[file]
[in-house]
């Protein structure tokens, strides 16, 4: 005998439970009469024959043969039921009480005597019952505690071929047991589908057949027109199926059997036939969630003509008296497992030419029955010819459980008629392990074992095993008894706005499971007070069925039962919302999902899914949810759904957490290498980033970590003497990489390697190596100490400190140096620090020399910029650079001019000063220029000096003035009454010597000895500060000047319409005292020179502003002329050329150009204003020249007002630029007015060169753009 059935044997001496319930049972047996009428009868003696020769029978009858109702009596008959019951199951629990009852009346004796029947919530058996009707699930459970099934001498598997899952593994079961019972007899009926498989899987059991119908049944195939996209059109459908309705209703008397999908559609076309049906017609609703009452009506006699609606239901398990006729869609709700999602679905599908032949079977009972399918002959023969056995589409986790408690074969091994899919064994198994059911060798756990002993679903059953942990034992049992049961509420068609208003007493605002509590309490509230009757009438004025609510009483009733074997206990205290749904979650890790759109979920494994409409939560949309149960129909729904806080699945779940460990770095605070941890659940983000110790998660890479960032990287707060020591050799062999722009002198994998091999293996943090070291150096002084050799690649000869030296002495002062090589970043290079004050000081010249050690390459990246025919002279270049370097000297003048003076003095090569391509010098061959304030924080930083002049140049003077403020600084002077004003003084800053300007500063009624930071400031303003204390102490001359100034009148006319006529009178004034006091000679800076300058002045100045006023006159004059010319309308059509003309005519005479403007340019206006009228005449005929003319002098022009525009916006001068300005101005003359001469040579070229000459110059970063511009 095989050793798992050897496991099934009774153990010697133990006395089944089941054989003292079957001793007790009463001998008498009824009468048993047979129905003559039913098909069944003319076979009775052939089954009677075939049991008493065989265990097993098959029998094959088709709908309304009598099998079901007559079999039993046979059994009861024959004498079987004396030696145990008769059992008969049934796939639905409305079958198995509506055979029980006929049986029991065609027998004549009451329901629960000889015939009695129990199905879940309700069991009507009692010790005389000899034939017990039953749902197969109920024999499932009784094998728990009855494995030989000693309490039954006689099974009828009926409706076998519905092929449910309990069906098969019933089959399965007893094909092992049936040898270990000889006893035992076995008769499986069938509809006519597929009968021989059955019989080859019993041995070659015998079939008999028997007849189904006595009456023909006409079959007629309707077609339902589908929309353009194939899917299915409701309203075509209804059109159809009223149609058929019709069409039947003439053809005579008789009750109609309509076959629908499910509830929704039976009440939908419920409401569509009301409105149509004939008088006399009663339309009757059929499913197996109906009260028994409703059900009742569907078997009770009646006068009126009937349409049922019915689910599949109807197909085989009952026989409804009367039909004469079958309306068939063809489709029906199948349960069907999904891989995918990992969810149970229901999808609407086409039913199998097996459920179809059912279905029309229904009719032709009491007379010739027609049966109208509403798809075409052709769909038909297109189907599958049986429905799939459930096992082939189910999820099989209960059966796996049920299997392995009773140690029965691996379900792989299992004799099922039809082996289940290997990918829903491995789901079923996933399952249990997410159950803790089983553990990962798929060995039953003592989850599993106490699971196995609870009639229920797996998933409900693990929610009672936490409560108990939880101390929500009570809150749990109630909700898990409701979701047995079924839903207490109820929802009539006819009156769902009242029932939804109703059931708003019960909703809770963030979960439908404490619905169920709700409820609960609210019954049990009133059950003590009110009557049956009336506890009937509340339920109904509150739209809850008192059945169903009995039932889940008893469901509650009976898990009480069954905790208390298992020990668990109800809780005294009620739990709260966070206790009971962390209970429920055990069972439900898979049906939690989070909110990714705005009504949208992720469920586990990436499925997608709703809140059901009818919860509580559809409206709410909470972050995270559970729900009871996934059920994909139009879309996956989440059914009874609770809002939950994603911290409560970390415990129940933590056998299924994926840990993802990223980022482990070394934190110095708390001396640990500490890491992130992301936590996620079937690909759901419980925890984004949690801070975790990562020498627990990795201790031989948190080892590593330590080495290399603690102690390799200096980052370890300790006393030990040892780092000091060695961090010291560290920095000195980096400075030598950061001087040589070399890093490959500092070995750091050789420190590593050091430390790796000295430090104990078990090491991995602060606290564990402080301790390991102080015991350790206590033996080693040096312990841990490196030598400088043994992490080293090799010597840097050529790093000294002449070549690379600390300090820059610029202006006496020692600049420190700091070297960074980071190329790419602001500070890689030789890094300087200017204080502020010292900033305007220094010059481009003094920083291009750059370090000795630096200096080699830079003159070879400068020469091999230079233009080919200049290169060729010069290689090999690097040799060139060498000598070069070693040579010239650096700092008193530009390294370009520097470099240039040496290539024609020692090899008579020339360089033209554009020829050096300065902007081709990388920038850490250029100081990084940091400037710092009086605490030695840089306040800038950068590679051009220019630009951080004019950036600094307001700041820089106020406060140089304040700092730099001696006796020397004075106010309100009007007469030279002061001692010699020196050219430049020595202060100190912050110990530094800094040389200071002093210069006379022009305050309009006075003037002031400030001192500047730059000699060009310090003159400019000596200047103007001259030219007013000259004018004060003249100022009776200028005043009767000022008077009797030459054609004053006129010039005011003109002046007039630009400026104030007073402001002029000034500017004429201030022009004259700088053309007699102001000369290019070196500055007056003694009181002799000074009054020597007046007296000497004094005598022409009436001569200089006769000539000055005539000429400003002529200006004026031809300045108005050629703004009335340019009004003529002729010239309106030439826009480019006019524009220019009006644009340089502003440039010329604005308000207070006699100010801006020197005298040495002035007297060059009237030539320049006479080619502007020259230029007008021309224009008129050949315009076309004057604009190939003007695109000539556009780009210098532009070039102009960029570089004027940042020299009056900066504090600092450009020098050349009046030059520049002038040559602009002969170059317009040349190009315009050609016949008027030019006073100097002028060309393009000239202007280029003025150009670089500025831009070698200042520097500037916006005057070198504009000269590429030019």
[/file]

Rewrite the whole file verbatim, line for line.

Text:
[in-house]
């Protein structure tokens, strides 16, 4: 005998439970009469024959043969039921009480005597019952505690071929047991589908057949027109199926059997036939969630003509008296497992030419029955010819459980008629392990074992095993008894706005499971007070069925039962919302999902899914949810759904957490290498980033970590003497990489390697190596100490400190140096620090020399910029650079001019000063220029000096003035009454010597000895500060000047319409005292020179502003002329050329150009204003020249007002630029007015060169753009 059935044997001496319930049972047996009428009868003696020769029978009858109702009596008959019951199951629990009852009346004796029947919530058996009707699930459970099934001498598997899952593994079961019972007899009926498989899987059991119908049944195939996209059109459908309705209703008397999908559609076309049906017609609703009452009506006699609606239901398990006729869609709700999602679905599908032949079977009972399918002959023969056995589409986790408690074969091994899919064994198994059911060798756990002993679903059953942990034992049992049961509420068609208003007493605002509590309490509230009757009438004025609510009483009733074997206990205290749904979650890790759109979920494994409409939560949309149960129909729904806080699945779940460990770095605070941890659940983000110790998660890479960032990287707060020591050799062999722009002198994998091999293996943090070291150096002084050799690649000869030296002495002062090589970043290079004050000081010249050690390459990246025919002279270049370097000297003048003076003095090569391509010098061959304030924080930083002049140049003077403020600084002077004003003084800053300007500063009624930071400031303003204390102490001359100034009148006319006529009178004034006091000679800076300058002045100045006023006159004059010319309308059509003309005519005479403007340019206006009228005449005929003319002098022009525009916006001068300005101005003359001469040579070229000459110059970063511009 095989050793798992050897496991099934009774153990010697133990006395089944089941054989003292079957001793007790009463001998008498009824009468048993047979129905003559039913098909069944003319076979009775052939089954009677075939049991008493065989265990097993098959029998094959088709709908309304009598099998079901007559079999039993046979059994009861024959004498079987004396030696145990008769059992008969049934796939639905409305079958198995509506055979029980006929049986029991065609027998004549009451329901629960000889015939009695129990199905879940309700069991009507009692010790005389000899034939017990039953749902197969109920024999499932009784094998728990009855494995030989000693309490039954006689099974009828009926409706076998519905092929449910309990069906098969019933089959399965007893094909092992049936040898270990000889006893035992076995008769499986069938509809006519597929009968021989059955019989080859019993041995070659015998079939008999028997007849189904006595009456023909006409079959007629309707077609339902589908929309353009194939899917299915409701309203075509209804059109159809009223149609058929019709069409039947003439053809005579008789009750109609309509076959629908499910509830929704039976009440939908419920409401569509009301409105149509004939008088006399009663339309009757059929499913197996109906009260028994409703059900009742569907078997009770009646006068009126009937349409049922019915689910599949109807197909085989009952026989409804009367039909004469079958309306068939063809489709029906199948349960069907999904891989995918990992969810149970229901999808609407086409039913199998097996459920179809059912279905029309229904009719032709009491007379010739027609049966109208509403798809075409052709769909038909297109189907599958049986429905799939459930096992082939189910999820099989209960059966796996049920299997392995009773140690029965691996379900792989299992004799099922039809082996289940290997990918829903491995789901079923996933399952249990997410159950803790089983553990990962798929060995039953003592989850599993106490699971196995609870009639229920797996998933409900693990929610009672936490409560108990939880101390929500009570809150749990109630909700898990409701979701047995079924839903207490109820929802009539006819009156769902009242029932939804109703059931708003019960909703809770963030979960439908404490619905169920709700409820609960609210019954049990009133059950003590009110009557049956009336506890009937509340339920109904509150739209809850008192059945169903009995039932889940008893469901509650009976898990009480069954905790208390298992020990668990109800809780005294009620739990709260966070206790009971962390209970429920055990069972439900898979049906939690989070909110990714705005009504949208992720469920586990990436499925997608709703809140059901009818919860509580559809409206709410909470972050995270559970729900009871996934059920994909139009879309996956989440059914009874609770809002939950994603911290409560970390415990129940933590056998299924994926840990993802990223980022482990070394934190110095708390001396640990500490890491992130992301936590996620079937690909759901419980925890984004949690801070975790990562020498627990990795201790031989948190080892590593330590080495290399603690102690390799200096980052370890300790006393030990040892780092000091060695961090010291560290920095000195980096400075030598950061001087040589070399890093490959500092070995750091050789420190590593050091430390790796000295430090104990078990090491991995602060606290564990402080301790390991102080015991350790206590033996080693040096312990841990490196030598400088043994992490080293090799010597840097050529790093000294002449070549690379600390300090820059610029202006006496020692600049420190700091070297960074980071190329790419602001500070890689030789890094300087200017204080502020010292900033305007220094010059481009003094920083291009750059370090000795630096200096080699830079003159070879400068020469091999230079233009080919200049290169060729010069290689090999690097040799060139060498000598070069070693040579010239650096700092008193530009390294370009520097470099240039040496290539024609020692090899008579020339360089033209554009020829050096300065902007081709990388920038850490250029100081990084940091400037710092009086605490030695840089306040800038950068590679051009220019630009951080004019950036600094307001700041820089106020406060140089304040700092730099001696006796020397004075106010309100009007007469030279002061001692010699020196050219430049020595202060100190912050110990530094800094040389200071002093210069006379022009305050309009006075003037002031400030001192500047730059000699060009310090003159400019000596200047103007001259030219007013000259004018004060003249100022009776200028005043009767000022008077009797030459054609004053006129010039005011003109002046007039630009400026104030007073402001002029000034500017004429201030022009004259700088053309007699102001000369290019070196500055007056003694009181002799000074009054020597007046007296000497004094005598022409009436001569200089006769000539000055005539000429400003002529200006004026031809300045108005050629703004009335340019009004003529002729010239309106030439826009480019006019524009220019009006644009340089502003440039010329604005308000207070006699100010801006020197005298040495002035007297060059009237030539320049006479080619502007020259230029007008021309224009008129050949315009076309004057604009190939003007695109000539556009780009210098532009070039102009960029570089004027940042020299009056900066504090600092450009020098050349009046030059520049002038040559602009002969170059317009040349190009315009050609016949008027030019006073100097002028060309393009000239202007280029003025150009670089500025831009070698200042520097500037916006005057070198504009000269590429030019």